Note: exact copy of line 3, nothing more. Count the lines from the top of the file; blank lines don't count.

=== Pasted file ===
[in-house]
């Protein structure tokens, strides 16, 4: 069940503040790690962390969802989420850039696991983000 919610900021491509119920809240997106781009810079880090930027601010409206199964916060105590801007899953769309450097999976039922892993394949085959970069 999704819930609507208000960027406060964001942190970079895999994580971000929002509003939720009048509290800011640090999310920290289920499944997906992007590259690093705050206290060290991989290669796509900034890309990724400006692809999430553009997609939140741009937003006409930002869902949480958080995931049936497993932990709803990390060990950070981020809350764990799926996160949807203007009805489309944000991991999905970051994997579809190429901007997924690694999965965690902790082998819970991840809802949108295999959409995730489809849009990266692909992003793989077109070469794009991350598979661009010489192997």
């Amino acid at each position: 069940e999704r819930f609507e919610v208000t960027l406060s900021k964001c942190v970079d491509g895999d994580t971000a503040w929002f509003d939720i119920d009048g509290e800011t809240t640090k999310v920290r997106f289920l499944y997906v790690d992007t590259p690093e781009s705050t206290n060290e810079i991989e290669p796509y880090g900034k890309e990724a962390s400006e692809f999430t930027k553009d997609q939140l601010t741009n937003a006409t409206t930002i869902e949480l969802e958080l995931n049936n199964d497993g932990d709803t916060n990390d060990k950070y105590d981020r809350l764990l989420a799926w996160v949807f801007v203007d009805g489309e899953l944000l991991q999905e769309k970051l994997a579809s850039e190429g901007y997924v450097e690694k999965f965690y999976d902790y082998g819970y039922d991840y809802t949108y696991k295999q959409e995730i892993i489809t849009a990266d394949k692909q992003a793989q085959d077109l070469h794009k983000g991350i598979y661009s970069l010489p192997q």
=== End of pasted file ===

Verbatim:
């Amino acid at each position: 069940e999704r819930f609507e919610v208000t960027l406060s900021k964001c942190v970079d491509g895999d994580t971000a503040w929002f509003d939720i119920d009048g509290e800011t809240t640090k999310v920290r997106f289920l499944y997906v790690d992007t590259p690093e781009s705050t206290n060290e810079i991989e290669p796509y880090g900034k890309e990724a962390s400006e692809f999430t930027k553009d997609q939140l601010t741009n937003a006409t409206t930002i869902e949480l969802e958080l995931n049936n199964d497993g932990d709803t916060n990390d060990k950070y105590d981020r809350l764990l989420a799926w996160v949807f801007v203007d009805g489309e899953l944000l991991q999905e769309k970051l994997a579809s850039e190429g901007y997924v450097e690694k999965f965690y999976d902790y082998g819970y039922d991840y809802t949108y696991k295999q959409e995730i892993i489809t849009a990266d394949k692909q992003a793989q085959d077109l070469h794009k983000g991350i598979y661009s970069l010489p192997q």